University Ministry will host a day-long commemoration event honoring six Jesuit priests on the 20th anniversary of their death. They were murdered by the Salvadoran army for promoting social justice during El Salvador’s Civil War. The “Stand 4 Conference,” taking place on Monday, Nov. 16, is a tribute to the six Jesuit martyrs, their cook and her daughter, along with the 70,000 Salvadorans killed during the 12-year war that began in 1980.
Paul McWilliams, director of music and liturgy at University Ministry (UM), said, “It’s not just the Jesuit Martyrs, but an awareness about what happened in El Salvador.”
The civil war was a collision of the rising tension between El Salvador’s military-controlled government and the Farabundo Martí National Liberation Front (FMLN), a left-wing organization comprised of five militias. The United States financially supported the military government, which in turn killed thousands and displaced over a million people to maintain political control. The Archbishop Oscar Romero was also killed a month after asking the U.S. to discontinue their military aid.
University President Rev. Stephen A. Privett, S.J., has invited the USF community to take part in the scheduled events. The deaths are “very personal” to Rev. Privett, said Kique Bazan, director of social justice and community action at UM, because Rev. Privett knew the six Jesuit priests. During Rev. Privett’s speech, “A Reflection on Ignatian Spirituality,” he will elaborate on the importance of spirituality and “bear his heart in the context that he can,” Bazan said.
However, Bazan said he looks forward to the Mass of Commemoration in St. Ignatius Church, to observe what Rev. Privett has to say in connection with the killings.
If students are unable to attend the entire conference, McWilliams highly recommends that students go to keynote speaker Kevin Burke’s speech at the church, the third scheduled event. Burke is the academic dean at the Jesuit School of Theology in Berkeley, and “one of the most interesting people,” McWilliams said. Burke is an expert on the theology of Ignacio Ellacuria, former president of the University of Central America, also killed by the Salvadoran army in 1989, who has “always lived with the poor and knew them as human beings,” Bazan said.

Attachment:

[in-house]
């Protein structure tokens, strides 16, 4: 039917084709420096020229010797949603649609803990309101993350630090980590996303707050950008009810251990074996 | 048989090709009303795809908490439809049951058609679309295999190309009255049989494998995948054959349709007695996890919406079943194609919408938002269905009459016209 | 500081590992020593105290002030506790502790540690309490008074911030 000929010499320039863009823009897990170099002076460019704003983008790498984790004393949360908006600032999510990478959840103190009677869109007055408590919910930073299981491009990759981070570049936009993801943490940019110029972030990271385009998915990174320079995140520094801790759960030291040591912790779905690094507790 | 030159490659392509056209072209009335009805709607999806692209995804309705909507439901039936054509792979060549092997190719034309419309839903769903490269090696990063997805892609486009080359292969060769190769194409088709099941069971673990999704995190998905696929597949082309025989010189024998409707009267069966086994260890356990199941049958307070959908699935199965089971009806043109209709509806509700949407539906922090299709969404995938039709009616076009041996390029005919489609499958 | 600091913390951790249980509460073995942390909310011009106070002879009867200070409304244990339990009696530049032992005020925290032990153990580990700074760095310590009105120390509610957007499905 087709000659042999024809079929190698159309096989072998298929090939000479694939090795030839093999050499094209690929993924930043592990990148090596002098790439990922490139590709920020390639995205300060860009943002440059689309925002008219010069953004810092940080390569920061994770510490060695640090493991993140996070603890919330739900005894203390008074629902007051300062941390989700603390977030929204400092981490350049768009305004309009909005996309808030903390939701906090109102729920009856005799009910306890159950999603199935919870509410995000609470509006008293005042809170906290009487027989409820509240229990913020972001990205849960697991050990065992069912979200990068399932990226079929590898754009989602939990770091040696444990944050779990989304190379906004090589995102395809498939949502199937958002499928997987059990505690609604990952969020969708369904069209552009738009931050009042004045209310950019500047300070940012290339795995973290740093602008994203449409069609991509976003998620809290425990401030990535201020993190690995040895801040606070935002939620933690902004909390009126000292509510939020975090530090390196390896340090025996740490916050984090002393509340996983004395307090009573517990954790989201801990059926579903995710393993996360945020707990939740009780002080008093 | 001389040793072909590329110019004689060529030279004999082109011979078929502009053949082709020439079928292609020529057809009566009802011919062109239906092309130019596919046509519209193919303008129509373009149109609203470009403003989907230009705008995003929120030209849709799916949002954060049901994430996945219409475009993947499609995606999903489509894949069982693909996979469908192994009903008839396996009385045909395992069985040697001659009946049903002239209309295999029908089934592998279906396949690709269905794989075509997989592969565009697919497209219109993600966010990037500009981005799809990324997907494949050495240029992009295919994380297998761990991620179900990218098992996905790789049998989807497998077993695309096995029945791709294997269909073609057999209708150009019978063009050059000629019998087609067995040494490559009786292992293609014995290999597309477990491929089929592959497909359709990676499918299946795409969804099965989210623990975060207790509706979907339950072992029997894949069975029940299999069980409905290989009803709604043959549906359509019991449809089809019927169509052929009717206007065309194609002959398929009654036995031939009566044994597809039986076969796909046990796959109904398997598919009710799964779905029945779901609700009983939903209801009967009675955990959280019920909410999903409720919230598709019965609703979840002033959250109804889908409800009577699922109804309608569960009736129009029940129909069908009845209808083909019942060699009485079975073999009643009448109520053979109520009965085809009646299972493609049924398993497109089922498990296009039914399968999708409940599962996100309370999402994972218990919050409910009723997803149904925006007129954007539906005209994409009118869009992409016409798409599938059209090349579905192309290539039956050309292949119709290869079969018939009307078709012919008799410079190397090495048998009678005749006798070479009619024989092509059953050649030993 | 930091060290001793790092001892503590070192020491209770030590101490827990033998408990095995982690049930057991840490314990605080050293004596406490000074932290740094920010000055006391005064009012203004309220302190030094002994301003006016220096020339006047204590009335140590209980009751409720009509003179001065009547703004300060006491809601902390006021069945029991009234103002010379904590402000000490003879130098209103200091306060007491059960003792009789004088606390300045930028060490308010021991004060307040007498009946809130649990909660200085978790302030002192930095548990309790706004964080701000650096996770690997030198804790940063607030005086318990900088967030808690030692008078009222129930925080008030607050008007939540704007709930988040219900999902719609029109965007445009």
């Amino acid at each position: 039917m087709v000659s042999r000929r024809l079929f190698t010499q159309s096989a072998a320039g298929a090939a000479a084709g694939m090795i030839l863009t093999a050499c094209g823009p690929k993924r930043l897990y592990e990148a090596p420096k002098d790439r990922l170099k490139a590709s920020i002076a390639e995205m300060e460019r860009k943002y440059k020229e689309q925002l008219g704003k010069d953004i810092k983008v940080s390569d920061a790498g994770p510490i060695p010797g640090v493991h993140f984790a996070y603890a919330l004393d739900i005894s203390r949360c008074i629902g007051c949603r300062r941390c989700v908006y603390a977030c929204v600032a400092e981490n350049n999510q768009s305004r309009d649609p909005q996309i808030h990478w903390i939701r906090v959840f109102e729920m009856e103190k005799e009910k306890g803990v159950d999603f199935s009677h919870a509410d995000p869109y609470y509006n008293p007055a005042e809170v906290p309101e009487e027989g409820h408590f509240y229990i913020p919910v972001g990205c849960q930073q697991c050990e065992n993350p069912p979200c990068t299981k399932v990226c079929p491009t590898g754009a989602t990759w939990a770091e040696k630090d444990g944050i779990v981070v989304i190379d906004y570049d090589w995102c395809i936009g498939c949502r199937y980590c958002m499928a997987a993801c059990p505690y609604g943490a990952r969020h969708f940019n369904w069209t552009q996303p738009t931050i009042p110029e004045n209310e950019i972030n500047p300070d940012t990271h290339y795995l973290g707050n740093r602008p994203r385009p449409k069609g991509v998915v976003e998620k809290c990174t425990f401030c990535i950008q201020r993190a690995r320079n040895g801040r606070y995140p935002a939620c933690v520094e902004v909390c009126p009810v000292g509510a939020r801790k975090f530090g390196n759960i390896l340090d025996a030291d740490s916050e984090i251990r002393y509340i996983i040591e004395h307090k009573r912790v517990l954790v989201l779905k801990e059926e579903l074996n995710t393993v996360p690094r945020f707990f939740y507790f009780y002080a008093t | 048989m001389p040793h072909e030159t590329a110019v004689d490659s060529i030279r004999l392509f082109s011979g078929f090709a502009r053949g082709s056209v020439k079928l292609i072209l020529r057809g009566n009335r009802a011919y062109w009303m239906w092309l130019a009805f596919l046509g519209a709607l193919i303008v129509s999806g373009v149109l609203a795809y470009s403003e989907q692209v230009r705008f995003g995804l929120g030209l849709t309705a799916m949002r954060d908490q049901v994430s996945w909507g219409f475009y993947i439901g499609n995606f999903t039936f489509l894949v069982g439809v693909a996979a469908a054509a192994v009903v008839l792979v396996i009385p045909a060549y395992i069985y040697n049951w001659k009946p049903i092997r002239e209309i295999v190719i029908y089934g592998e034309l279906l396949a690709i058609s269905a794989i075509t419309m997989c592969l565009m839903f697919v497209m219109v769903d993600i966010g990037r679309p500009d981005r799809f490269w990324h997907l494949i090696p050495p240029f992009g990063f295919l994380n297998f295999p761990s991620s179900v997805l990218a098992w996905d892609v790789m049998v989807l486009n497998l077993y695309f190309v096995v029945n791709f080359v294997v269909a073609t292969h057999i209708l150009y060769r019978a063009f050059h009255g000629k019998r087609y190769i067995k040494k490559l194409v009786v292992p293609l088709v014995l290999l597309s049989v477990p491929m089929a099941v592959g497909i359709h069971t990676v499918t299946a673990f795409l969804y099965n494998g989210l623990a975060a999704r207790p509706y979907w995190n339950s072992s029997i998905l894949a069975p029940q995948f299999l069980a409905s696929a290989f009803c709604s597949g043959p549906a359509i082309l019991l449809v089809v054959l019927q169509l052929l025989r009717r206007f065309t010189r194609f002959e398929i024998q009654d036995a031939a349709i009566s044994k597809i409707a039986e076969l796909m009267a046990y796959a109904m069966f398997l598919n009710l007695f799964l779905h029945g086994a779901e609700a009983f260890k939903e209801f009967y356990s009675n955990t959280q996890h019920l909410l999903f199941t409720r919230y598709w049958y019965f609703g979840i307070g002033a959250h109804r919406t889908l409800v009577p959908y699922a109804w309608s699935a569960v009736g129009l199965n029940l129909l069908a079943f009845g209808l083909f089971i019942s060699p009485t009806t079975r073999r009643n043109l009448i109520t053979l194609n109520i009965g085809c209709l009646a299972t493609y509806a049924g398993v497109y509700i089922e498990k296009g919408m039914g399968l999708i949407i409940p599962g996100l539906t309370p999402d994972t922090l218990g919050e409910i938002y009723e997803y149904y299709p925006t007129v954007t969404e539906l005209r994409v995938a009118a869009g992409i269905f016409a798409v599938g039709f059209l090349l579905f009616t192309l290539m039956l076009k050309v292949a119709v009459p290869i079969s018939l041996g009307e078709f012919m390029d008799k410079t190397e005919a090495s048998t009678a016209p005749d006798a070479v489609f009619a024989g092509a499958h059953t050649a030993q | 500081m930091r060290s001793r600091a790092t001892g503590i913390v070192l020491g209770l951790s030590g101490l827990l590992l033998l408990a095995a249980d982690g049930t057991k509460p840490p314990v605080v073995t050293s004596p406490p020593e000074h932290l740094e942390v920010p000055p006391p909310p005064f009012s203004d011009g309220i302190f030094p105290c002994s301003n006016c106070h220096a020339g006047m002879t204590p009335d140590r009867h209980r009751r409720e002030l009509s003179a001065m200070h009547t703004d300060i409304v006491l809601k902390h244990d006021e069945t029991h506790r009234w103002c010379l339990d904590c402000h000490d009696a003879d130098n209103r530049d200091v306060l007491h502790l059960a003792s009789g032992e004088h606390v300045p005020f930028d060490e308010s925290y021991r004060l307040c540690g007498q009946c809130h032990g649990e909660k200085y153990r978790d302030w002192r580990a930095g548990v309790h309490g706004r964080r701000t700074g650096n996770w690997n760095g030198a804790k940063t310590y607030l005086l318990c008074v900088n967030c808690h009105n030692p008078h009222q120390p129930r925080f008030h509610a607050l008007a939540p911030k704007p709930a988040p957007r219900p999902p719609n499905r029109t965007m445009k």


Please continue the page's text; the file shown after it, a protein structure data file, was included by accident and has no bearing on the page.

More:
The 6 p.m. candlelight vigil will be the highlight of the events. It will include a procession from St. Ignatius Church to Lone Mountain and the white crosses that represent the victims of the war that were displayed in Harney Plaza will be relocated to the Martin-Baro garden on Lone Mountain. A small service to remember the Jesuit Martyrs will then take place, McWilliams said.
Freshman Londi Diaz-Jimenez said, “It’s great that USF is acknowledging the civil war.” Diaz-Jimenez said her father was sought out by the military government during the civil war; the military even came into her family’s home unexpectedly to take her father hostage. Soldiers often took people who were suspected rebels to be tortured or killed. In worst cases, people simply “disappeared” and were never seen or heard from again.
Although Diaz-Jimenez is hesitant to attend anything in connection with her father’s past, she said, “A part of me does want to go because it might be enlightening.”
The conference will also host three workshops in the afternoon, centered around lobbying and advocacy, “very practical for people that want to know how they can make a difference,” Bazan said. The workshops will elaborate on the Central American Resource Center’s efforts to mobilize services for Salvadoran refugees, since there were none when the founders of the organization migrated to the U.S. Bazan said 20 years after the war, there is still a need to cope with the aftermath and El Salvador’s growing gang population.
The Performing Arts Department is also sponsoring a reading of the bilingual (English/Spanish) play, “Wounds of the Izote,” based on testimonies of gang members and gang intervention workers in San Francisco, Los Angeles, and El Salvador.
McWilliams said the commemoration is important for USF to honor because “it’s very much part of the mission of the university and the social justice we’re trying to do from [the University Ministry] office.”